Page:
Sister and I then walked out to the farm where the nuns raise cows for milk, chickens for eggs and meat, and till gardens for vegetables. This group of 10 nuns was very poor. To earn a little income, they provide a small, poorly furnished kindergarten for about a dozen children and weave fabrics that they sew into table cloths. The nuns doing the weaving had not been trained, and so the results were not well executed. Sister explained that they were hoping to get help from another monastery to increase their sales. Our last stop was the monastery dining room where we were invited to drink tea. To my amazement, one of the nuns in the room spoke American English. She was an African American woman who had come to learn how to be a Coptic Orthodox nun. Her plan was to return to the United States and start her own monastery. I never did learn if her dream became reality, but there are a number of Orthodox congregations in the United States who still practice the ancient rites of various rites of Orthodoxy
The iconic story of Anna, Joaquim and Mary also sparked memories of the recent Synod on the Family and Pope Francis' call to all of us to be merciful to the complicated lives of families worldwide. I was thinking about Anna and Joaquim, wanting a child and yet being unsuccessful to conceive. Most of us know such families and the pain they endure as they try to decide what to do. Now days with all the gynecological technologies available, it is still not simple to discern God's will in such circumstances. Anna and Joaquin's struggle to be faithful to their promise to give up their child for a time to the Temple was not an easy one either. Again, how many stories have we heard, even in our day, of parents in many places of the world who want to provide a future for their children but at times cannot even afford to feed them and so give them up to the care of others? Seeking the right husband for their daughter, Anna and Joaquim were confronted with finding Mary unexpectedly pregnant, most certainly another complication. None of these situations that Anna and Joaquim experienced is foreign to families in the world today, either because of custom, poverty or unforeseen circumstances. Pope Francis reminds all of us that harsh judgements have no place when people are struggling to raise their children in the best way possible with all the pressures of society and culture they endure.
Mary's generous self-giving of her life to God is not only an icon of generosity and self-giving for women consecrated in religious life, but for mothers as well as they remember Mary only stayed in the Temple for about three years before she was engaged to Joseph and became a mother herself. This story of Mary's presentation in the Temple is an icon for all of us, female and male, consecrated in Baptism to give our lives completely over to God and to live in dance of joy, gratitude and fruitfulness in the midst of all life's complexities.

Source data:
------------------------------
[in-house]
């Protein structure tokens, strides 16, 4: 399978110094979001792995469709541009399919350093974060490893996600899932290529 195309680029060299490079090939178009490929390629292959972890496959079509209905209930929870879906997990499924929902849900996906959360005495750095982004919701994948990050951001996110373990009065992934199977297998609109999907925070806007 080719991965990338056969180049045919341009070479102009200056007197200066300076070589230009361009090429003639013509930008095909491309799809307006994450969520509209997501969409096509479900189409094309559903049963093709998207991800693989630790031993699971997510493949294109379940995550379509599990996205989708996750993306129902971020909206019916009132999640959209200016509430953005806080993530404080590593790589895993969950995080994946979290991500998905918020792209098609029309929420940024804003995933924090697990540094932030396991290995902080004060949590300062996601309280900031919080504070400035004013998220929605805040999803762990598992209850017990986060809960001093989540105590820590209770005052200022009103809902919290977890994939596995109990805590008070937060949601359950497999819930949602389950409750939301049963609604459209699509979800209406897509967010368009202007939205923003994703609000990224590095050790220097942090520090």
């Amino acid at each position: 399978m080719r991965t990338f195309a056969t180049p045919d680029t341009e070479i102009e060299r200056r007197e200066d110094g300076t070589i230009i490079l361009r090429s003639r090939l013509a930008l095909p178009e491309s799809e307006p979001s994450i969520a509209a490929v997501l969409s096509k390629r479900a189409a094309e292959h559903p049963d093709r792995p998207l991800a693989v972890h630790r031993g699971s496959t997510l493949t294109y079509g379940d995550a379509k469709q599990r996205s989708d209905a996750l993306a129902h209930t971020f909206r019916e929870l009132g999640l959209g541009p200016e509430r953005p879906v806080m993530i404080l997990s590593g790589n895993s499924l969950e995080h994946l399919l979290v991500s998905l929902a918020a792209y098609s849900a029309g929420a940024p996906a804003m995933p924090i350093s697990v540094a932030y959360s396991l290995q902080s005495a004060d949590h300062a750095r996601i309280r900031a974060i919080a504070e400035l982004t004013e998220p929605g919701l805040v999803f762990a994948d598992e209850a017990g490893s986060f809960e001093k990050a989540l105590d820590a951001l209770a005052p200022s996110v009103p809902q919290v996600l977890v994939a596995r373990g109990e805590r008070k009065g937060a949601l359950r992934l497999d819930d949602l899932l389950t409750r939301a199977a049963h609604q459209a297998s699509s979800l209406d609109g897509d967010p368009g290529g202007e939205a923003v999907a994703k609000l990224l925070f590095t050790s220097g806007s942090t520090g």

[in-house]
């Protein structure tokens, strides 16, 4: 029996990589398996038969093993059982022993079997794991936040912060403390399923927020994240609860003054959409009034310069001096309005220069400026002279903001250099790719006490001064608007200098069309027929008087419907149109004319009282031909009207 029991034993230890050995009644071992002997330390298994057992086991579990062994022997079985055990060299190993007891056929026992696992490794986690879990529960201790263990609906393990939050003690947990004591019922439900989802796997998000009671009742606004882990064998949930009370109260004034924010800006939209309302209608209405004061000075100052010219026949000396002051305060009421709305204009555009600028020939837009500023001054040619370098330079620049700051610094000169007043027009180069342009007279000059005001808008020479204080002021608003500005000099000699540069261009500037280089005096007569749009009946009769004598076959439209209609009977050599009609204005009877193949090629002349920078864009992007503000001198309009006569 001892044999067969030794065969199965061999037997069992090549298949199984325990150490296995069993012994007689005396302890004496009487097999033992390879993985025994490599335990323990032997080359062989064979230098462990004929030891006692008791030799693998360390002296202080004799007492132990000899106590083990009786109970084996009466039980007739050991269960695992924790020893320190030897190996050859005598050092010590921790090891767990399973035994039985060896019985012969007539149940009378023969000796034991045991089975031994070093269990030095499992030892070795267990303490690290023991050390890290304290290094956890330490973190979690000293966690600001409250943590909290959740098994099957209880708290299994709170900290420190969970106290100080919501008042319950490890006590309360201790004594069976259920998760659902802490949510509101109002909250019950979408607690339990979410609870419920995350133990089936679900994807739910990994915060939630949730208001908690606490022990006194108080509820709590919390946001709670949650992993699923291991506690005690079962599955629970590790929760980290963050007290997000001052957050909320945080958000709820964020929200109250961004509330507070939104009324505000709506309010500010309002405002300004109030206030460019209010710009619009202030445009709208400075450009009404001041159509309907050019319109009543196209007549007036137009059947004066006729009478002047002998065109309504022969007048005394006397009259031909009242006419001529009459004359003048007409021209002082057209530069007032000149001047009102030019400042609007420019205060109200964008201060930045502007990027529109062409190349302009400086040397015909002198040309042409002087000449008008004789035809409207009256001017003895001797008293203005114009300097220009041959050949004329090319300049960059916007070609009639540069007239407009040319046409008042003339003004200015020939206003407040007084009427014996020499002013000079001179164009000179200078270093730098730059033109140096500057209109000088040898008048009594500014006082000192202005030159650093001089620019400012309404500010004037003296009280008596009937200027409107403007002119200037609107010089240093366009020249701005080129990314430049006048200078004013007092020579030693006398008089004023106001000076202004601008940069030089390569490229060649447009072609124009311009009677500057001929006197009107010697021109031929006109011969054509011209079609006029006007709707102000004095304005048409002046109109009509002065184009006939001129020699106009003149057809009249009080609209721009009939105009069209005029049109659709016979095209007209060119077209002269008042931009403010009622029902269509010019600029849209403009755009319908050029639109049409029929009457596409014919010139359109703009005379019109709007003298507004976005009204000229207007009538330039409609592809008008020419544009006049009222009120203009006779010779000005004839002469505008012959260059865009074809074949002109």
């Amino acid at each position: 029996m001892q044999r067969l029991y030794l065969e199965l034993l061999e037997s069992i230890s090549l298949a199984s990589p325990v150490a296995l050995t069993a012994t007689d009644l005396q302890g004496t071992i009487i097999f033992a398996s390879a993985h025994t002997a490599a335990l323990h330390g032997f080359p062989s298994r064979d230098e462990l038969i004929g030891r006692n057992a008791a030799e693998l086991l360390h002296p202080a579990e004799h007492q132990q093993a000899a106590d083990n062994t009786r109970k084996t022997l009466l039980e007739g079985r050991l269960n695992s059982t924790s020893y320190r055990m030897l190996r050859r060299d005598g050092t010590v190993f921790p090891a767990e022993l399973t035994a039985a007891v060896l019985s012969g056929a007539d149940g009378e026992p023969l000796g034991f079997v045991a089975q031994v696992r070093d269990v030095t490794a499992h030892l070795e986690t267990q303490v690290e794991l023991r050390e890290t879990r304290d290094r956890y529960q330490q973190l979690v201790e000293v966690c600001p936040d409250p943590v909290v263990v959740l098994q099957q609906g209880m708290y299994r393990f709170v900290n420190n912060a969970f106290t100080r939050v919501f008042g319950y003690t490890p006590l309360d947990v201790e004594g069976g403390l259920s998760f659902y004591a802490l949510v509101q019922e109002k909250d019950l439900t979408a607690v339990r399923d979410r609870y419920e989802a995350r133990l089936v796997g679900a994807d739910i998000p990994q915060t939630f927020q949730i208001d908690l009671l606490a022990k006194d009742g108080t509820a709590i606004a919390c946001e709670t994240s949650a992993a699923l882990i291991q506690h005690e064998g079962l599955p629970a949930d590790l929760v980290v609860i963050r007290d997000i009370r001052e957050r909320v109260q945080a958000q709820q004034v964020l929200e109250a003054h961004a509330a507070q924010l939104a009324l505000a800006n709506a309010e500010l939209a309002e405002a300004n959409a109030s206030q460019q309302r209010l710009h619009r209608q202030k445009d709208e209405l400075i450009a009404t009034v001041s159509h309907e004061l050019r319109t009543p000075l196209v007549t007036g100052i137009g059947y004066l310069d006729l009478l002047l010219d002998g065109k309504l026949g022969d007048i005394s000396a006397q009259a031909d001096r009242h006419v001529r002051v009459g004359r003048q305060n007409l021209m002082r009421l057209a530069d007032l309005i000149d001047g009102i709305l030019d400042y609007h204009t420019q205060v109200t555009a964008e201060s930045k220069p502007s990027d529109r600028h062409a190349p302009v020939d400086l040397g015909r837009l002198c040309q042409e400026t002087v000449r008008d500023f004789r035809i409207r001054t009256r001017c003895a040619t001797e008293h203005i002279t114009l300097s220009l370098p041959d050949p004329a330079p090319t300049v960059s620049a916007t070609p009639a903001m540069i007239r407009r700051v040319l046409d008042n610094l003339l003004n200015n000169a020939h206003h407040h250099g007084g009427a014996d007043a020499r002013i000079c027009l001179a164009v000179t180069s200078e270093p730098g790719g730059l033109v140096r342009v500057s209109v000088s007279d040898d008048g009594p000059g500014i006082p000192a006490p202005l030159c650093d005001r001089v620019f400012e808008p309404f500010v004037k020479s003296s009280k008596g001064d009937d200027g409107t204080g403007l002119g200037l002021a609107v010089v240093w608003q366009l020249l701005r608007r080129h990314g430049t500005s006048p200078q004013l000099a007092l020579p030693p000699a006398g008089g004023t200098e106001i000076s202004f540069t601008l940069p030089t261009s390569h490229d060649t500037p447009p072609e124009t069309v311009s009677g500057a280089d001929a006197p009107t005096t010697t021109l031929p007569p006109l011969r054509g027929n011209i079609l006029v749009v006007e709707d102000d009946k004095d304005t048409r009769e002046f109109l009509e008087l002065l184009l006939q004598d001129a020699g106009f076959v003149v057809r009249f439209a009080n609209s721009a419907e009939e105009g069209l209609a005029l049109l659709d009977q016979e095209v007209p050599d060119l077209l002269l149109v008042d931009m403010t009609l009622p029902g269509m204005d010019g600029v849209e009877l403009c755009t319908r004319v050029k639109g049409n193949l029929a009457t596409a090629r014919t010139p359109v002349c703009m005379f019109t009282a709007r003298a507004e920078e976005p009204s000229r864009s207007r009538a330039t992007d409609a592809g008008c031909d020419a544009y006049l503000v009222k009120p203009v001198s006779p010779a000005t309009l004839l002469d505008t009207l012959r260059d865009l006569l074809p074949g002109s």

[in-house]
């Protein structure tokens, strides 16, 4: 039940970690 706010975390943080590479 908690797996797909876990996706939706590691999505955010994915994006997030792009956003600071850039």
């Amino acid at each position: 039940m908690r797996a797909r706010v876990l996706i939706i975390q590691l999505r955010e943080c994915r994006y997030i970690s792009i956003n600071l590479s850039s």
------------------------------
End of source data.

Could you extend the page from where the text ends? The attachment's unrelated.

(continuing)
Lastly, this story of Mary's presentation in the Temple even has cosmic implications found in Jewish cosmic mythology. According to Sr. Mary Coloe, PBVM, a Scripture scholar, Genesis 2:8 presents us with a creation event describing the place of the Temple in Jewish belief. She notes that "all the waters of the earth have their origins in the heavens and flow down to touch the earth at the place where the temple stands. The temple rests upon the fissure above the great abyss, which is the source of the creative waters." For the Jews, the Temple represented God's act of creation. Exodus 40 describes the tabernacle of the Temple being built in seven stages replicating the seven days of creation. "The tabernacle is equal to the creation of the world," is a quote from Midrash Tanhuman 11.2 according to Margaret Barker, a Scripture scholar. Mary's presentation places her in this temple of creation — she becoming the beginning of a new creation.
Somehow this simple image of Mary's presentation in the Temple is archetypal. It touches something deep in us humans that reaches across the diversity of three major religious traditions. Its layers of meaning connect us to creation of the cosmos; reveal human vulnerability experienced in family bonds and unite us as one family in belief that human life is holy from the earliest moments of our existence. And in these moments of awareness we experience the Joy of Mary who not only entered theTemple, but became the Temple, the meeting place of human and divine, a transformation that is our call as well.
• Acknowledgements and gratitude to Mary Coloe, PBVM: Presented in the Temple of God's Glory; Dr. Taylor Marshall: Did Jewish Temple Virgins Exist and was Mary a Temple Virgin?; The Economist, Dec. 18, 2003 (no author given): "A Mary for All."
[Joyce Meyer, PBVM, is international liaison to women religious outside of the United States for Global Sisters Report.]